Of these facts I am sure because I have been watching this trend for years, and I have had ebooks on FictionWise for years, and I have ten Kindle titles onboard with plans to add seventeen more, and the titles that are moving, selling, are not my 7 dollar titles priced by the publisher as the SAME price on the paperbacks, and not my 8.99 – half priced latest hardcover. My titles that are selling like hotcakes at a county fair are priced respectively at 2.99 and 1.99 – and as a result of volume sales, the Amazon model, like the Wal-Mart model, I have made more money in the past three years from ebook sales than I have made on paper sales. Writers pricing at bargain basement prices gain more readers who talk to other readers and fan the flames of word of mouth. This aside from the paradox of making more with smaller prices works in favor of the author, not against him or her.

The CEO of Macmillan had a major chip in his pocket—Apple’s IPad which wants to get into the ebook business too and they want to charge more for books, and they were talking to Macmillan about fifteen buck ebooks. So when Macmillan CEO states he is doing this for the benefit of his poor, put upon authors it is a croc and a major croc at that. A croc full of it. It also amounts to short-sightedness and not understanding the clientele—ebook readers, most of whom are assembled under a banner of boycotting any book priced above 9.99.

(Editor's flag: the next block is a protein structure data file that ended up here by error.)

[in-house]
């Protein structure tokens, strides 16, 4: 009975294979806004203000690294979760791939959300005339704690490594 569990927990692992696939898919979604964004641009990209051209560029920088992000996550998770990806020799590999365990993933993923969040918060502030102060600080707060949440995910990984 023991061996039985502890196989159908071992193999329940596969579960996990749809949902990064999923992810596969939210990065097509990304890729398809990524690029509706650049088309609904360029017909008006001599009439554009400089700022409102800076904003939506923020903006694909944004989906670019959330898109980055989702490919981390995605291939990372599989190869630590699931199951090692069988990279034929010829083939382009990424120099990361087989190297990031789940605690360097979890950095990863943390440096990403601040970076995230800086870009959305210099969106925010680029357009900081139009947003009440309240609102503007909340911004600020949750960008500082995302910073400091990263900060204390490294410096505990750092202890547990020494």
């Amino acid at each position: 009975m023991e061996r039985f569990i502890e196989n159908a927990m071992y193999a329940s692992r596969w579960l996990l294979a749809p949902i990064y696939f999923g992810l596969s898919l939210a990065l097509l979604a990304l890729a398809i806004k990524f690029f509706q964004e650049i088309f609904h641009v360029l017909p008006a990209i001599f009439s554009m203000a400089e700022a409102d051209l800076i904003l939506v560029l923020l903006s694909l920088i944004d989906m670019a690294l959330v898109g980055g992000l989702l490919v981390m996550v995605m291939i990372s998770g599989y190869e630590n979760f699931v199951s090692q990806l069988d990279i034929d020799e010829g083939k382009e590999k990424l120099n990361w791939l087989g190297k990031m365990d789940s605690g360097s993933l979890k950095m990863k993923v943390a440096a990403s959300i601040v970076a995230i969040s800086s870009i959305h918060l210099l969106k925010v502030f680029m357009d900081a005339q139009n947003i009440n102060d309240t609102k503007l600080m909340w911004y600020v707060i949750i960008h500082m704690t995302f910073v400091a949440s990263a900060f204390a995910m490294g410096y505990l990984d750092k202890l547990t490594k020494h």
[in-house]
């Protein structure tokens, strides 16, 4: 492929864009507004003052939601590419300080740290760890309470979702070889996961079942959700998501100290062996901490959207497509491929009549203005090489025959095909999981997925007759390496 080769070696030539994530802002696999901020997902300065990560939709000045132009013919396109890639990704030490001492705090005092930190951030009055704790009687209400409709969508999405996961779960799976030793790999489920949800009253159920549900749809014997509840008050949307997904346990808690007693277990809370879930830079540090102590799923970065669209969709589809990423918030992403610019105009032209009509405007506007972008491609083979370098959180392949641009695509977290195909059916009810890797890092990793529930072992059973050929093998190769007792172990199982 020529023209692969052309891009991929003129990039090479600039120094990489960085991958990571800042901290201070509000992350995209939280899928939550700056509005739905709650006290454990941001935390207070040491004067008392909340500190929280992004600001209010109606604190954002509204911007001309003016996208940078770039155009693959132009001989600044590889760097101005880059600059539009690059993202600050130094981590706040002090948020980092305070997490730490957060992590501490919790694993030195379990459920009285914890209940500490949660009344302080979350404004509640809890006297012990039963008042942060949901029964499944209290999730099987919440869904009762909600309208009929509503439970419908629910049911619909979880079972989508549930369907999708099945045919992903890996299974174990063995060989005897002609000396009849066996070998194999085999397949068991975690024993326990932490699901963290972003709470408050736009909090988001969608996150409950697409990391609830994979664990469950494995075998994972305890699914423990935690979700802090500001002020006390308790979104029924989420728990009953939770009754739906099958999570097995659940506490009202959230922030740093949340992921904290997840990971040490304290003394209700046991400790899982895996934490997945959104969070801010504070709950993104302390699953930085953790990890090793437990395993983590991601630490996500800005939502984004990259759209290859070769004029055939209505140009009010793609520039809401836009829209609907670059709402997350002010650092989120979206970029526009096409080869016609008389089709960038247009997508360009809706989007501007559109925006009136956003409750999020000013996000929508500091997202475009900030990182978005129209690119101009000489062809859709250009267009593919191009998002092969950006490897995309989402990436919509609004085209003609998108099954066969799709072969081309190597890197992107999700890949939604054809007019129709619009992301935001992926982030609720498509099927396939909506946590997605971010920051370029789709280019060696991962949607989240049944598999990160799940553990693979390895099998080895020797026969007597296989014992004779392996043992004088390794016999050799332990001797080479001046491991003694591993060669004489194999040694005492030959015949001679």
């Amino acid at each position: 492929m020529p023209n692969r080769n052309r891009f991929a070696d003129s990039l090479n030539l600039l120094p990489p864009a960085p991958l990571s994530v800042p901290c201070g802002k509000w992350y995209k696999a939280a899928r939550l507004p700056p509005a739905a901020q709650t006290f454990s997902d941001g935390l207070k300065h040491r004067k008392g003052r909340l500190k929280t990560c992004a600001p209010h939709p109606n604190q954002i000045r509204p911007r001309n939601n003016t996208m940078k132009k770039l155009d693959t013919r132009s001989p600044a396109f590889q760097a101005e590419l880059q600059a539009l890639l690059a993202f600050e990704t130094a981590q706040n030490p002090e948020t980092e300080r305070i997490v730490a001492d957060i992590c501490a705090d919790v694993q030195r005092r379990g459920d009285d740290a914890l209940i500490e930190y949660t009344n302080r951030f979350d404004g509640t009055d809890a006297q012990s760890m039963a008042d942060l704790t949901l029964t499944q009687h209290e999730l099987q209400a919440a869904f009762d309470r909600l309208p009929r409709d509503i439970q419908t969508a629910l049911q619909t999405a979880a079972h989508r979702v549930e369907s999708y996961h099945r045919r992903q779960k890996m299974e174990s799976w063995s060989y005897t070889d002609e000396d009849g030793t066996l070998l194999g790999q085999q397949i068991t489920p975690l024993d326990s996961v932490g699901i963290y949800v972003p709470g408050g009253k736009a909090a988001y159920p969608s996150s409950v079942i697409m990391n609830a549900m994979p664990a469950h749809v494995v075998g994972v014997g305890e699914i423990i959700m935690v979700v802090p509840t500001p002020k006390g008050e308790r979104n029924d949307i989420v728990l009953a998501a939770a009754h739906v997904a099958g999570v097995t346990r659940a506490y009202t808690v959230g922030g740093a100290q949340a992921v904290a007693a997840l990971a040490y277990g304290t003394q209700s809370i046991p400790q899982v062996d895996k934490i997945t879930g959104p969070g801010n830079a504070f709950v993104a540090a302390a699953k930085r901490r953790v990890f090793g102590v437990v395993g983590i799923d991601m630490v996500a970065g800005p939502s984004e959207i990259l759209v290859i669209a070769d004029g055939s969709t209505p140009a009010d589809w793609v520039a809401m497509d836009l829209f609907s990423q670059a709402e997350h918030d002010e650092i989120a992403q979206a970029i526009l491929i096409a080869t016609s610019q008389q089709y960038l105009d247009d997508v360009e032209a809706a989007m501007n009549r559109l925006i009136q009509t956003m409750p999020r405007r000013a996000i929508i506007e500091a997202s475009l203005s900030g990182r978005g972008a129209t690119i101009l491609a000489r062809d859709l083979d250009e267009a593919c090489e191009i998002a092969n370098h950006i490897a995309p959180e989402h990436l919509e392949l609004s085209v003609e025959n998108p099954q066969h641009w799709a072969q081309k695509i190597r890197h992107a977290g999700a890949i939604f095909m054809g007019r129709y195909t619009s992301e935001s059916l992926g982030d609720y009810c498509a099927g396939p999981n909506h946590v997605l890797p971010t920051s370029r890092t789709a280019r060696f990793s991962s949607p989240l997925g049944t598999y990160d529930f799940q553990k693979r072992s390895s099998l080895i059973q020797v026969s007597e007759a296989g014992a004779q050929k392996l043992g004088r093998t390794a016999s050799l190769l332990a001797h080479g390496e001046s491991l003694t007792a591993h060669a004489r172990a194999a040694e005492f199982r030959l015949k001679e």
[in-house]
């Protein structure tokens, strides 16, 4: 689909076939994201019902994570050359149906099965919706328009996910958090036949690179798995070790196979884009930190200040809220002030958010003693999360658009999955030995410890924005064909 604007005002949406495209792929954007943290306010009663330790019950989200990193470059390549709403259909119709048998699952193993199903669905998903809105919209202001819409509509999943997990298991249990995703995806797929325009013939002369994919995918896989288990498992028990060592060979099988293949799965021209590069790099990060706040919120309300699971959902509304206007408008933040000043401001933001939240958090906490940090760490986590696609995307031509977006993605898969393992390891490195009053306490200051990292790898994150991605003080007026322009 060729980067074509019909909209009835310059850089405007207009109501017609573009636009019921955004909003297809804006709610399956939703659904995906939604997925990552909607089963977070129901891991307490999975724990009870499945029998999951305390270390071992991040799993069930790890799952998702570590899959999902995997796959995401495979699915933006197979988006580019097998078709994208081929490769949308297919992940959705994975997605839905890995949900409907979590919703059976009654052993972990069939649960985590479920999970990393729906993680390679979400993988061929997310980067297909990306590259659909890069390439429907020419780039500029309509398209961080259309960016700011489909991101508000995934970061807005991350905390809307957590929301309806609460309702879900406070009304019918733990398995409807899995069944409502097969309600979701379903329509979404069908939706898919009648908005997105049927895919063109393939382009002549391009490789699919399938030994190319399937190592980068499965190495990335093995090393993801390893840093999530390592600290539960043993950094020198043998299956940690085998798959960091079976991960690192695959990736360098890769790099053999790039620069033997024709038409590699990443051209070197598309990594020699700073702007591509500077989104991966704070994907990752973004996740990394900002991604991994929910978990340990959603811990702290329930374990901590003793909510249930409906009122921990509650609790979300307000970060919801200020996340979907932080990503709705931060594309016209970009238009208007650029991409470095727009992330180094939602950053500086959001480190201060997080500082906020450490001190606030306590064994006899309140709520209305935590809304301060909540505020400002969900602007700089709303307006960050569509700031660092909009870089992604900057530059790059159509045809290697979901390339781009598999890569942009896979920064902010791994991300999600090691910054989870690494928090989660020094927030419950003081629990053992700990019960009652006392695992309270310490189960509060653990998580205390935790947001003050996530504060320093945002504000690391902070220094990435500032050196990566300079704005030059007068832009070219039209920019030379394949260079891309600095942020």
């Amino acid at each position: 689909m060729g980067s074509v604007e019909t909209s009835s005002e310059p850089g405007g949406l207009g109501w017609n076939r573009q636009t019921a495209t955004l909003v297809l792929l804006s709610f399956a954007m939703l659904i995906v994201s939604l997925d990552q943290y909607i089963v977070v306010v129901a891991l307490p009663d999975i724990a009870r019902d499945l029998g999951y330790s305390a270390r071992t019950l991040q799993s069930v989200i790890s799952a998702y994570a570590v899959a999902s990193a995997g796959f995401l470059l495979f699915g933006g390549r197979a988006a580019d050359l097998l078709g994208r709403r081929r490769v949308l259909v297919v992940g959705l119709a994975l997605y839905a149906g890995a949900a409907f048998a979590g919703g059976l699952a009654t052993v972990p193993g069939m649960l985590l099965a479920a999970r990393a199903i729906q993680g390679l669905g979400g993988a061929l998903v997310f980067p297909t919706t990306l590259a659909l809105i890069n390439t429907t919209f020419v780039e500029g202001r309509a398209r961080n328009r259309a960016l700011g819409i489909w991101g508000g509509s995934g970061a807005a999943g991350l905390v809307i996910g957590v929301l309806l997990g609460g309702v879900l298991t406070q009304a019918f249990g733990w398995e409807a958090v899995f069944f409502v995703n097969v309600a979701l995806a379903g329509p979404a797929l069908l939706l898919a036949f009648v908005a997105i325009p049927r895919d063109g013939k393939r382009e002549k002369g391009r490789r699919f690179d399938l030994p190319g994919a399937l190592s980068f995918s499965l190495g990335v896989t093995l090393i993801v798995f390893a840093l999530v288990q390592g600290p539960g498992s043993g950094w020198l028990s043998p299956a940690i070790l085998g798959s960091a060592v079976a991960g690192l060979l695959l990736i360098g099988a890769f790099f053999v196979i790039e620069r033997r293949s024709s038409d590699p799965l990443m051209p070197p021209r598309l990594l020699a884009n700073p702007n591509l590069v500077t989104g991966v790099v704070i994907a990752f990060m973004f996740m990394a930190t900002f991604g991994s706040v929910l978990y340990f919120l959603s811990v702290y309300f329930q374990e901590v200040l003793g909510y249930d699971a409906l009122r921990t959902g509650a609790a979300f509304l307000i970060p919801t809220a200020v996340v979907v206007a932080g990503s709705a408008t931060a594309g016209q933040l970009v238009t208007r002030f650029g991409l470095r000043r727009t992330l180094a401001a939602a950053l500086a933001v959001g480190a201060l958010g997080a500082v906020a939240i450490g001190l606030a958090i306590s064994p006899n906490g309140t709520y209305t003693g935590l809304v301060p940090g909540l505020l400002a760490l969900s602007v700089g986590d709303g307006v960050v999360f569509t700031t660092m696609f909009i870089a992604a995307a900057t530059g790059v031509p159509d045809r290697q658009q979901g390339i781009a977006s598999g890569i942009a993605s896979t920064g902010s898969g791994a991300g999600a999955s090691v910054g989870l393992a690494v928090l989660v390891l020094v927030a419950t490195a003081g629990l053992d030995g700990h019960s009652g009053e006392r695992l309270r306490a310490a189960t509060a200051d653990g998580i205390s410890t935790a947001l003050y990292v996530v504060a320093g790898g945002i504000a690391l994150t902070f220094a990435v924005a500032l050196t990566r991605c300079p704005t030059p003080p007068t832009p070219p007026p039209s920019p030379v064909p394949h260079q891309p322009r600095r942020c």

You don’t have to believe me about such matters but before you decide I am dead wrong check out JA Konrath’s recent blogs and articles on this exact subject. Joe is the man most in the know. See what he has to say on his platforms.

Meantime keep your ego up by placing a chapter or more up at where you can get feedback on your book and share feedback on my Children of Salem. The writing is the darling part of this business, and the rest can be an awful pain.



Morgan Mandel said...

I'm hoping the authors come out ahead no matter how it ends.

Morgan Mandel

L. Diane Wolfe said...

I've been watching all of this with interest, although very few of my books are purchased in eBook form.

Deb Larson said...

Lots to think about Rob!

Anonymous said...

You are 1000 percent right. I think Macmillan shot itself in the foot, and Amazon is no fool. They're way ahead of us, looking down the road. They've just bought another e-reader company. I think they intend to stay competitive, and even ahead of the pack. They seem to have a sure-fire plan -- make e-books attractive and affordable. The more authors sell, the more they make. What could be simpler?
Pat Browning

Earl Staggs said...

Rob, I'm trying to follow and understand this ebook war. I don't have a full grasp on it yet, but you've summed up my thinking so far. Thanks, bud.

carl brookins said...


Merrill Heath said...

Interesting article, Rob. Perhaps we can discuss this more off-line. Watch for my email.